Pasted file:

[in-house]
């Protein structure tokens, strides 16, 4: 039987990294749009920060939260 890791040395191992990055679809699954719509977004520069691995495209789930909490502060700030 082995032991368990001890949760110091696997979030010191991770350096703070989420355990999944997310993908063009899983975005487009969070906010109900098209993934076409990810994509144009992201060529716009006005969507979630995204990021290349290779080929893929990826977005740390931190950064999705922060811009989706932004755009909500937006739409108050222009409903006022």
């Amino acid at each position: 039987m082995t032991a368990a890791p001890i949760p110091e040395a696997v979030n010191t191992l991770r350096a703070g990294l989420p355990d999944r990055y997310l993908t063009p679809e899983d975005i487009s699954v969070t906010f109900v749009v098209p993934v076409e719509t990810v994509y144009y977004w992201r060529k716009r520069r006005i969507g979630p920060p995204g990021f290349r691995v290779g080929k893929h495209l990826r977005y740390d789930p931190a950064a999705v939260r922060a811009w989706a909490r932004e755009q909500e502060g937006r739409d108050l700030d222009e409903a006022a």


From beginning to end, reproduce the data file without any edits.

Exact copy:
[in-house]
């Protein structure tokens, strides 16, 4: 039987990294749009920060939260 890791040395191992990055679809699954719509977004520069691995495209789930909490502060700030 082995032991368990001890949760110091696997979030010191991770350096703070989420355990999944997310993908063009899983975005487009969070906010109900098209993934076409990810994509144009992201060529716009006005969507979630995204990021290349290779080929893929990826977005740390931190950064999705922060811009989706932004755009909500937006739409108050222009409903006022």
């Amino acid at each position: 039987m082995t032991a368990a890791p001890i949760p110091e040395a696997v979030n010191t191992l991770r350096a703070g990294l989420p355990d999944r990055y997310l993908t063009p679809e899983d975005i487009s699954v969070t906010f109900v749009v098209p993934v076409e719509t990810v994509y144009y977004w992201r060529k716009r520069r006005i969507g979630p920060p995204g990021f290349r691995v290779g080929k893929h495209l990826r977005y740390d789930p931190a950064a999705v939260r922060a811009w989706a909490r932004e755009q909500e502060g937006r739409d108050l700030d222009e409903a006022a």